(2) That the payment of duty was provisional is clear from the series of correspondence between the Appellant, the Range Superintendent Dehradun Range-II, the customer ONGC, Mumbai and Superintendent Uran Range, Panvel Division. Though the duty was initially paid on 9/4/99 on the instructions of Range Superintendent at Dehradun, subsequently the Department itself clarified on 16/11/99 that the goods supplied are covered by the CT-2 and the duty exemption under Notification No. 5/99-CE (Sl. No. 275) is available. The refund claim could be filed only after 16/11/99.


(3) The directions dated 9/4/99 of the Range Superintendent, Range - II Dehradun were under Rule 173I and once he was satisfied, he should have suo-moto refunded the duty under this rule.


(4) Addendum to show cause notice is bad in law and was issued after conclusion of the proceedings of adjudication. In this regard, reliance is placed on Tribunal?s judgment in case of Capricons Pvt. Ltd. vs. CCE reported in 1999 (107) E.L.T. 735.


(5) Since the cause of action for refund had arisen on 16/11/99 and the refund claim had been filed on 10/2/2000, i.e. within the limitation period prescribed under Section 11B from this date, the same has to be treated as within time.


2.2 Shri R.K. Verma, the learned DR, made the following submissions -


(1) Addendum to show cause notice adding the ground of time bar had been issued before the adjudication of the show cause notice. In view of Tribunal?s judgment in case of Wipro Information Technology vs. CCE, Bangalore reported in 1999 (107) E.L.T. 467, the addendum, at the most, can be treated as fresh show cause notice, for which there is no time limit.


(2) When the Appellant were asked by the Range Superintendent to pay the differential duty on the goods cleared under CT-2, the Appellant could have either requested for provisional assessment under Rule 9B, pending clarification from Range Superintendent, Uran Range or could have paid the duty under protest in which case, the limitation period under Section 11B would not have been applicable. But the Appellant did none of these things. Hence the refund claim having been filed beyond the limitation period from the date of payment of duty i.e. 9/4/99, has been rightly rejected as time barred. In this regard reliance is placed on Tribunal?s judgment in case of Steel Authority of India Ltd. vs. CCE, Coimbatore reported in 2004 (177) E.L.T. - 1128 wherein the Tribunal held that the rule of equity embodied in the legal maxim lex non cogit ad impossibilia cannot be invoked to get over a statutory limitation by a party who had alternative means in law to get over such limitation, but neglected to take recourse to such means.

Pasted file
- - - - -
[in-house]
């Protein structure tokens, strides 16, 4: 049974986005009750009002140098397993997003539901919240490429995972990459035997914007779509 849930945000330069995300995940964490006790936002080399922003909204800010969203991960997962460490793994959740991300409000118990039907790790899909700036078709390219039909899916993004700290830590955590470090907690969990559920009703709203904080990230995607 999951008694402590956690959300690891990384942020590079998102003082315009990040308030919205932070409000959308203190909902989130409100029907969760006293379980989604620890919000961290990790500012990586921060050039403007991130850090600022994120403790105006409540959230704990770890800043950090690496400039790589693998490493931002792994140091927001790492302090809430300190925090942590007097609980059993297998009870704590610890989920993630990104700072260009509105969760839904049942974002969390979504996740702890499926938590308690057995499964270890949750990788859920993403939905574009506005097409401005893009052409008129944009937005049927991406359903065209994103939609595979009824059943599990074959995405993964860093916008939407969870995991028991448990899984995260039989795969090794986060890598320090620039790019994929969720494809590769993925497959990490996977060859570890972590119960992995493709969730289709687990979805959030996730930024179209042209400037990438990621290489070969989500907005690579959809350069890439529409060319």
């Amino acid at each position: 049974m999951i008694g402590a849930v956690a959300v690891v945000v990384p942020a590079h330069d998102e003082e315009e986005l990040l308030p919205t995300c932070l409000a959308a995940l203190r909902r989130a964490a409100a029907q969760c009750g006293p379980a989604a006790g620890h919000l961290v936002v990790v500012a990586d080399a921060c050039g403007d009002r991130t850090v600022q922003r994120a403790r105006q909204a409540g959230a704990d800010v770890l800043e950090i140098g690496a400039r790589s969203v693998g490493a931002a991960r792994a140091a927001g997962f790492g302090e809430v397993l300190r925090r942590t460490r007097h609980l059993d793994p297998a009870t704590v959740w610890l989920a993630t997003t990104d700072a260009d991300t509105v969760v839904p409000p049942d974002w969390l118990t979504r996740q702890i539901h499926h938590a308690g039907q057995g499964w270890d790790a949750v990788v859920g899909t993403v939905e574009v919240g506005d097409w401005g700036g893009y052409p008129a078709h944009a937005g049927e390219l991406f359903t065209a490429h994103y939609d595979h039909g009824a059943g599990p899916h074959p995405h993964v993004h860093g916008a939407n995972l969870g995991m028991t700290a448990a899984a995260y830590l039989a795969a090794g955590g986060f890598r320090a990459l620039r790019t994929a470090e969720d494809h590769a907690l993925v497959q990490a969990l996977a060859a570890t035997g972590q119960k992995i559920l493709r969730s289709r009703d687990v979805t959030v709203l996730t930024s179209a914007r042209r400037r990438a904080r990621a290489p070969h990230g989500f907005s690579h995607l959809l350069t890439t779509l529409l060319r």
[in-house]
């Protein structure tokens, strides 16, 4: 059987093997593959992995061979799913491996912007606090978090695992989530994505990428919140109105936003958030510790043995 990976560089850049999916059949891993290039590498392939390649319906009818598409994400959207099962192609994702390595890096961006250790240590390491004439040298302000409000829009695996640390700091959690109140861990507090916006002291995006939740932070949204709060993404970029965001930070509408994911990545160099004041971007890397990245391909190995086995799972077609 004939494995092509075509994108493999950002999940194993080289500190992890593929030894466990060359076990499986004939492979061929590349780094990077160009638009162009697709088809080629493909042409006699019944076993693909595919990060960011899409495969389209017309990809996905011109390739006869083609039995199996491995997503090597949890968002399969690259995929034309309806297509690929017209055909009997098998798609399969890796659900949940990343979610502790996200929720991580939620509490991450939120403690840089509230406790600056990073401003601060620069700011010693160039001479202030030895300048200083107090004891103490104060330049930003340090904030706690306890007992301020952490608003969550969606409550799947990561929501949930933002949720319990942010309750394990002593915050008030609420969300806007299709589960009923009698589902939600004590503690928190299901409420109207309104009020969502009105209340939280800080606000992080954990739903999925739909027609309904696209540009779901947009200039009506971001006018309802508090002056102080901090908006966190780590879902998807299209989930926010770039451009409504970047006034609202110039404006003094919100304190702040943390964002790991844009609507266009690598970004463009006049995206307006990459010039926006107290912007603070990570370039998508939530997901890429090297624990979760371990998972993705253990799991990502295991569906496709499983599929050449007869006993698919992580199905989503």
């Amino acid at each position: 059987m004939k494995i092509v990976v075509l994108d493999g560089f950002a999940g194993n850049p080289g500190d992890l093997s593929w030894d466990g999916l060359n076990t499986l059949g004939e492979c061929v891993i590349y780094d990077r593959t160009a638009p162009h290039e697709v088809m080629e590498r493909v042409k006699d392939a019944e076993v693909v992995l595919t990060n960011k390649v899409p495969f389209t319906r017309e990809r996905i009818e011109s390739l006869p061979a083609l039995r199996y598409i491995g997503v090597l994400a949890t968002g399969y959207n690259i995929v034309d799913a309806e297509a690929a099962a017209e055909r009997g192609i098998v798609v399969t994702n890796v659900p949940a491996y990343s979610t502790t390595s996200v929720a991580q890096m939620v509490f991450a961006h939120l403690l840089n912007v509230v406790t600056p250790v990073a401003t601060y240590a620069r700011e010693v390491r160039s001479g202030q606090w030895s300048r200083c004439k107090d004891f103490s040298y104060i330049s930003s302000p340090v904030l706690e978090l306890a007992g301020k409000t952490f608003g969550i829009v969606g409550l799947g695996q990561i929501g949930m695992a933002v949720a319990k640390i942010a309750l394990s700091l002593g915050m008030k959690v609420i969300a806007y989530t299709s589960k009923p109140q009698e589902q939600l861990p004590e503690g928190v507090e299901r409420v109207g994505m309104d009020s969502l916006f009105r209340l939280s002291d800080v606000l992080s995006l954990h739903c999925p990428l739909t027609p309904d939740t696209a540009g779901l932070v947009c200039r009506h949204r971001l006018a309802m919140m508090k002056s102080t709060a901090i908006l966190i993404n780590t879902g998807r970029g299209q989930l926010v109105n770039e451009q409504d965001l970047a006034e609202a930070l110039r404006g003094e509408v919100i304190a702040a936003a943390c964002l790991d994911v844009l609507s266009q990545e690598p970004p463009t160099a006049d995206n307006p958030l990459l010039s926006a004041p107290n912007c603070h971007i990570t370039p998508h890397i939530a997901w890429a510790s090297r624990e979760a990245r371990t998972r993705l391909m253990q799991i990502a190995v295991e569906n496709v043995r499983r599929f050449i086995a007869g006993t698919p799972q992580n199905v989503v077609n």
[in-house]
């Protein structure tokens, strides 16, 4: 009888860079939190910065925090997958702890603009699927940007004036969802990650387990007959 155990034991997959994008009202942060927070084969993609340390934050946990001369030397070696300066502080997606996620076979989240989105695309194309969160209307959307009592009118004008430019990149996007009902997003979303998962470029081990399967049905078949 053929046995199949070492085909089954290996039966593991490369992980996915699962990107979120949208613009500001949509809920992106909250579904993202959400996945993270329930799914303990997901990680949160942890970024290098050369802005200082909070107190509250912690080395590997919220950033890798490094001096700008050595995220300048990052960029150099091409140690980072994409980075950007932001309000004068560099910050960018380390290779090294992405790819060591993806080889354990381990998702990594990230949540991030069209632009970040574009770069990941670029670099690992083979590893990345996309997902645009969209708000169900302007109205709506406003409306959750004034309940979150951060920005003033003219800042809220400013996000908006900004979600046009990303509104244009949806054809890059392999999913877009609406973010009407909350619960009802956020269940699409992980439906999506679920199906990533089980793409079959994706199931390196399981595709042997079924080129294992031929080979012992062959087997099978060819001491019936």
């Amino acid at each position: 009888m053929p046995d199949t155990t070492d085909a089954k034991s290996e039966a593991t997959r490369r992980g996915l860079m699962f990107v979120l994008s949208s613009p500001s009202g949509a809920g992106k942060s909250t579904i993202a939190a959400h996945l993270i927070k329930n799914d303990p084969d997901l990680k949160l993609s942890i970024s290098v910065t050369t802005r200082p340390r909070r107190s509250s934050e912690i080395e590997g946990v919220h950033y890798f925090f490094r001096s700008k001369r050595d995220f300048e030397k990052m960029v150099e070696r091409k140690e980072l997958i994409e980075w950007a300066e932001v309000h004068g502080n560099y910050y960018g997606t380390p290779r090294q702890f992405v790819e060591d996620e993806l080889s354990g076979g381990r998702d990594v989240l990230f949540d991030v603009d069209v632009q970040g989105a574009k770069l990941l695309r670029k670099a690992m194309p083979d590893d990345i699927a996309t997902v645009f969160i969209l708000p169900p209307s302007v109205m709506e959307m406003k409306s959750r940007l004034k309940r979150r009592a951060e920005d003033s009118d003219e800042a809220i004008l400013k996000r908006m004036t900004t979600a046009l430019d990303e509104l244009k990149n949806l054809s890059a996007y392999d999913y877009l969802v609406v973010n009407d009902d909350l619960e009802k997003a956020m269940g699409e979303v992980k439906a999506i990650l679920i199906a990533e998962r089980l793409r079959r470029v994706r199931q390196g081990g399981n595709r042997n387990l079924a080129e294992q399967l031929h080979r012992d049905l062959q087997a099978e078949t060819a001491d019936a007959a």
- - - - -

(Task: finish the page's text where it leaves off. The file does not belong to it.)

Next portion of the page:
(3) The clearances against CT-2 cannot be treated as clearances under provisional assessment. In this regard, reliance is placed on Hon?ble Supreme Court?s judgment in case of Metal Forgings vs. UOI reported in 2002 (146) E.L.T. 241 S.C..


(4) The ratio of Hon?ble Supreme Court?s judgment in case of CCE vs. Rallis India Ltd. reported in 2002 (142) E.L.T. - 19 (S.C.) was cited. In this case, the Respondent claimed the benefit of Notification No. 270/77-CE dated 20/8/77 which was applicable to an assessee whose production during the financial year was less than 360 MTs. The Respondent initially paid duty on clearance of 150 MTs of Sodium Hydrosulphite when at the end of the financial year he learnt that the clearances were less than 360 MT. Hon?ble Supreme Court held that even in such a situation, the limitation period would be computable from the date of payment of duty as neither the duty had been paid provisionally nor the payment was under protest.


(5) Since the appellant neither took recourse to provisional assessment nor paid the duty under protest, the period of limitation has to be counted from the date of payment of duty and hence the refund claim is time barred.


3. We have carefully considered the submissions from both the sides and perused the records. The points of dispute in this case are -


(1) Whether the addendum dated 10/3/2000 to the show cause notice dated 22/2/2000 proposing the rejection of the refund claim is valid; and


(2) Whether in view of the facts given in para 1.1 of this order, the refund claim is time barred.


Our findings on these points are as under.


4. Whether the addendum dated 10/3/2000 to the show cause notice dated 22/2/2000 proposing the rejection of the refund claim is valid.


4.1 The show cause notice proposing rejection of the refund claim had been issued on 22/2/2000 on the grounds that the original duty paying documents have not been enclosed and the Range Superintendent Uran Division Panvel had not certified that the BOP test unit and BOP Accumulator unit are the same. The addendum to the show cause notice dated 22/2/2000 was issued on 10/3/2000 adding one more ground of time bar for rejection of refund claim. Since the addendum dated 10/3/2000 had been issued prior to the adjudication of this matter and was based on existing facts and not based on any new facts or new documents, we do not find anything objectionable in issue of this addendum. Moreover the original show cause notice dated 22/2/2000 and addendum dated 10/3/2000 amending the show cause notice dated 22/2/2000 are only for rejection of a refund claim and, therefore, even if the amended show cause notice is treated as a fresh show cause notice, there is no question of time bar.